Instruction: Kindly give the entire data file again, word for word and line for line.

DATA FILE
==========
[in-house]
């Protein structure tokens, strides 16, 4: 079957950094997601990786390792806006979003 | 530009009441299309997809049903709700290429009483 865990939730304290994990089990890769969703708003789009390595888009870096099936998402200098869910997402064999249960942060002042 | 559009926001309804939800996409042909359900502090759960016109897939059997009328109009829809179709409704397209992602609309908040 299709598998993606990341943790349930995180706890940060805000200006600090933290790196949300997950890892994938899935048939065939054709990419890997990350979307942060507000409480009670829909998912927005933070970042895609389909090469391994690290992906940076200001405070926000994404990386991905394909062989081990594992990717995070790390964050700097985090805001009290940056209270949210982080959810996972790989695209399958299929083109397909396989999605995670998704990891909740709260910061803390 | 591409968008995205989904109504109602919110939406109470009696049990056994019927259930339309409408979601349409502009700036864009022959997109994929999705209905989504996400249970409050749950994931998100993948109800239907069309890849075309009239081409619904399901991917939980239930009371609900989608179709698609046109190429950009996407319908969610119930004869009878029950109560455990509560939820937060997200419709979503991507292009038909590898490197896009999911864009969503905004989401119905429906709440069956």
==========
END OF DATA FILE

[in-house]
């Protein structure tokens, strides 16, 4: 079957950094997601990786390792806006979003 | 530009009441299309997809049903709700290429009483 865990939730304290994990089990890769969703708003789009390595888009870096099936998402200098869910997402064999249960942060002042 | 559009926001309804939800996409042909359900502090759960016109897939059997009328109009829809179709409704397209992602609309908040 299709598998993606990341943790349930995180706890940060805000200006600090933290790196949300997950890892994938899935048939065939054709990419890997990350979307942060507000409480009670829909998912927005933070970042895609389909090469391994690290992906940076200001405070926000994404990386991905394909062989081990594992990717995070790390964050700097985090805001009290940056209270949210982080959810996972790989695209399958299929083109397909396989999605995670998704990891909740709260910061803390 | 591409968008995205989904109504109602919110939406109470009696049990056994019927259930339309409408979601349409502009700036864009022959997109994929999705209905989504996400249970409050749950994931998100993948109800239907069309890849075309009239081409619904399901991917939980239930009371609900989608179709698609046109190429950009996407319908969610119930004869009878029950109560455990509560939820937060997200419709979503991507292009038909590898490197896009999911864009969503905004989401119905429906709440069956």